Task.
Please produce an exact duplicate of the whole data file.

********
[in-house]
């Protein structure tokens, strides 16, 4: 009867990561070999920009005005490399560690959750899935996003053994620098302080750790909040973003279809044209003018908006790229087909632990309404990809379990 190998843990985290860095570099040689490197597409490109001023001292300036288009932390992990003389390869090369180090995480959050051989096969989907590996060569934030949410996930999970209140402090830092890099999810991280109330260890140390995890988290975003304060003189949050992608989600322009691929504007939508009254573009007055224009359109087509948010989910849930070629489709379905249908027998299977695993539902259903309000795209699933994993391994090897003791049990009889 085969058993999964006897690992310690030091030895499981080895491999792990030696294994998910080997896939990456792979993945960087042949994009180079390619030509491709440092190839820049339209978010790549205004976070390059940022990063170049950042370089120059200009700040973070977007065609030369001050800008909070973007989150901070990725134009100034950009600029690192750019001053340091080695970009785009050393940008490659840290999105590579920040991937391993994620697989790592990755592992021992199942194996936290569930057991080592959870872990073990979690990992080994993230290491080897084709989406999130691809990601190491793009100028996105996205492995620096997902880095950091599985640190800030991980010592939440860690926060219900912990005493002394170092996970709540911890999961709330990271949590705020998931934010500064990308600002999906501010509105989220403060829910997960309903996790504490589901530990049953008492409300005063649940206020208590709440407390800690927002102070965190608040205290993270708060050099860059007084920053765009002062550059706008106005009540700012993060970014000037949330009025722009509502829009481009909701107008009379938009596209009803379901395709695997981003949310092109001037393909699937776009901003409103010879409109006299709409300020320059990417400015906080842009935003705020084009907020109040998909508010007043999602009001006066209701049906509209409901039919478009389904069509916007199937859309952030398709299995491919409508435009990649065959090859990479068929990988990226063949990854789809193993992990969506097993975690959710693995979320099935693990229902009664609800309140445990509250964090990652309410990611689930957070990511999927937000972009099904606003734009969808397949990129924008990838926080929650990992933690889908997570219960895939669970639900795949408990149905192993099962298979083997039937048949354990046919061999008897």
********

[in-house]
């Protein structure tokens, strides 16, 4: 009867990561070999920009005005490399560690959750899935996003053994620098302080750790909040973003279809044209003018908006790229087909632990309404990809379990 190998843990985290860095570099040689490197597409490109001023001292300036288009932390992990003389390869090369180090995480959050051989096969989907590996060569934030949410996930999970209140402090830092890099999810991280109330260890140390995890988290975003304060003189949050992608989600322009691929504007939508009254573009007055224009359109087509948010989910849930070629489709379905249908027998299977695993539902259903309000795209699933994993391994090897003791049990009889 085969058993999964006897690992310690030091030895499981080895491999792990030696294994998910080997896939990456792979993945960087042949994009180079390619030509491709440092190839820049339209978010790549205004976070390059940022990063170049950042370089120059200009700040973070977007065609030369001050800008909070973007989150901070990725134009100034950009600029690192750019001053340091080695970009785009050393940008490659840290999105590579920040991937391993994620697989790592990755592992021992199942194996936290569930057991080592959870872990073990979690990992080994993230290491080897084709989406999130691809990601190491793009100028996105996205492995620096997902880095950091599985640190800030991980010592939440860690926060219900912990005493002394170092996970709540911890999961709330990271949590705020998931934010500064990308600002999906501010509105989220403060829910997960309903996790504490589901530990049953008492409300005063649940206020208590709440407390800690927002102070965190608040205290993270708060050099860059007084920053765009002062550059706008106005009540700012993060970014000037949330009025722009509502829009481009909701107008009379938009596209009803379901395709695997981003949310092109001037393909699937776009901003409103010879409109006299709409300020320059990417400015906080842009935003705020084009907020109040998909508010007043999602009001006066209701049906509209409901039919478009389904069509916007199937859309952030398709299995491919409508435009990649065959090859990479068929990988990226063949990854789809193993992990969506097993975690959710693995979320099935693990229902009664609800309140445990509250964090990652309410990611689930957070990511999927937000972009099904606003734009969808397949990129924008990838926080929650990992933690889908997570219960895939669970639900795949408990149905192993099962298979083997039937048949354990046919061999008897």